* Part TWO of EIGHT * From a breakout session/presentation at Doxacon 2013
If, as in the first “Browncoats & the Beatitudes” entry, we’re looking for spiritual transformation within each beatitude, then I’d take this second beatitude, “blessed are those who mourn” to mean: accept grief as an unintended consequence of this broken world, and expect it to offer a doorway to God’s promised comfort. C.S. Lewis said it this way:
God whispers to us in our pleasures, speaks to us in our conscience, but shouts in our pains: it is His megaphone to rouse a deaf world.
Spiritual grief is not the same thing as mortal loss, but I argue that pain is pain, and I believe God promises to meet us in the midst of our pain, whether due to a spiritual need or because you grieve for a child fighting cancer. Using a “megaphone” seems to say that God wants very much to reach us with a message – perhaps with the “be comforted” part of this beatitude…? I do not want pain, but I trust that when I experience it, God will go through it with me and bring me to the other side of it. What might this beatitude look like (to me) in the Firefly ‘verse?
The Second Beatitude: “Blessed are those who mourn, for they shall be comforted.” Matthew 5:4
EPISODE: Serenity (Pilot)
You might say Firefly begins with an alternate ending to Star Wars: A New Hope, where instead of a glorious and against-all-odds victory, the underdogs lose. Han Solo doesn’t return to help Luke get that important shot fired which amazingly blows up the Death Star and saves all of the good guys. The Force seems to be with them, but then they get word that they’re supposed to lay down arms and surrender. The bad guys are still big, and still bad. Joss goes where no one has gone before, in terms of making his world closer to ours than either Star Wars or Star Trek (I’m a big fan of both of them, BTW) because he tenderly keeps the humanity in his characters. I’ve heard it said that Mal is the long-lost son of Han Solo (BTW: do you want a really fun Han vs. Mal debate? Of course you do.). Part of the reason why we relate to the characters is because we know about Star Wars, the scifi parent of the Firefly ‘verse, so we’re all the more ready to step into this new world offered by Joss Whedon. We already relate to Luke Skywalker’s “farm boy come to town” underdog, so it helped prep us to love Mal’s lost-hope Captain, because he’s experiencing a massive failure almost the moment we meet him. Setbacks are easier to relate to than success, unfortunately. Joss says in the “here’s how it was” making-of documentary that the Firefly story is meant to be about things anybody can relate to, “like getting a job, getting out of trouble.”
This Beatitude speaks of grief, but as a spiritual lament for the brokenness in our relationship with God. In this state of blessedness, we are acutely aware of the gulf between what God intended for this world and what sin has done to us instead. But “you will be comforted,” the beatitude promises; you have been redeemed by Christ, who “became poor, that you through His poverty might become rich” (2 Cor 8:9). In the recently-published Entertainment Weekly interview with Joss, @James_Hibberd asks him about Fox’s cancellation of Firefly:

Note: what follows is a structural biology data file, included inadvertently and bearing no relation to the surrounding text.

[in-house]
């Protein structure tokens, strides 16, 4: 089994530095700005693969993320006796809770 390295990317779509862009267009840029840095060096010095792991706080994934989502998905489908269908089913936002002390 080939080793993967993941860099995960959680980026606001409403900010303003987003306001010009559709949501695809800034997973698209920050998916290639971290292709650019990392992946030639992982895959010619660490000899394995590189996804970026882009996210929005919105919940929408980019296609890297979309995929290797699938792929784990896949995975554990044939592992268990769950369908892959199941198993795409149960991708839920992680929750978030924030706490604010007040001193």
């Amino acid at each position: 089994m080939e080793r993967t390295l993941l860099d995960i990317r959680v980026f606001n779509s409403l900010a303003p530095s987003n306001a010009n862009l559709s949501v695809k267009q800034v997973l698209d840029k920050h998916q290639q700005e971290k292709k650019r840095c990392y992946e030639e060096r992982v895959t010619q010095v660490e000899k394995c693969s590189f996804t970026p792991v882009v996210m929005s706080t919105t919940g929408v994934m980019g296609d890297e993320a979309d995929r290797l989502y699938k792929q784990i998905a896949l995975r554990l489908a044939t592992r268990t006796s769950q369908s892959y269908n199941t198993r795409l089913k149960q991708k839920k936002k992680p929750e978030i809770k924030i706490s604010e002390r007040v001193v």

Hibberd: Of all the setbacks, you’ve said Fox cancelling Firefly was the hardest, that for a while you were incapable of thinking about doing TV afterward. How frustrated did you get?
Joss: I wasn’t frustrated; I was heartbroken.
HEARTBROKEN. “Blessed are those who mourn, for they shall be comforted.” I hope Joss knows how much we treasure this show, savoring every aspect of these lovely television moments. I hope he knows that we want him to be comforted by our fan love that will not let this show die.
Watch Mal’s enthusiasm as he rallies his men and gives them hope. Here is a courageous, hopeful man. When he hears Zöe say that the command has ordered a surrender, you can see the disbelief and devastation on his face and in his uncharacteristic silence. These five minutes and two seconds of prologue won me over to the show before I’d seen anything else, and it can make me cry every time I watch it.
Greg Edmondson’s musical score draws out the grief and loss as you see the stunned look on this man’s face. What does this loss mean for this character? We wonder about that through the rest of the series. I think it’s safe to say that, though known for killing off favorite characters, Joss kills Mal’s spirit in this scene, and faster than he’s knocked-off any other main character. Joss made us love this guy and grieve for his loss. And may I remind you that he does that in the span of five minutes, two seconds?
EPISODE: The Message
In “The MESSAGE”, Tracey’s funeral is a true mourning for the loss of the entire show. Not only has Tracey died needlessly in the story, but as you probably know thanks to fandom and the Firefly DVD extras, during the production of this episode the crew received word that Firefly was cancelled; you can almost hear Zöe’s voice speaking from that Pilot episode: “Command says it’s too hot…they’re pulling out. We’re to lay down arms.” For the rest of time, this show will be lauded and lamented for being lost. I’m grateful for this story and that Joss worked so hard to give us a big damn movie, but I regret not being able to see all the places the show could’ve gone. I am so very thankful to you, Joss, for this beautiful show. I will always be grieved for this loss.
“He heals the brokenhearted and binds up their wounds.” Psalm 147:3
All commentary is my own; video material the property of 21st Century Fox Television, used here as reference only.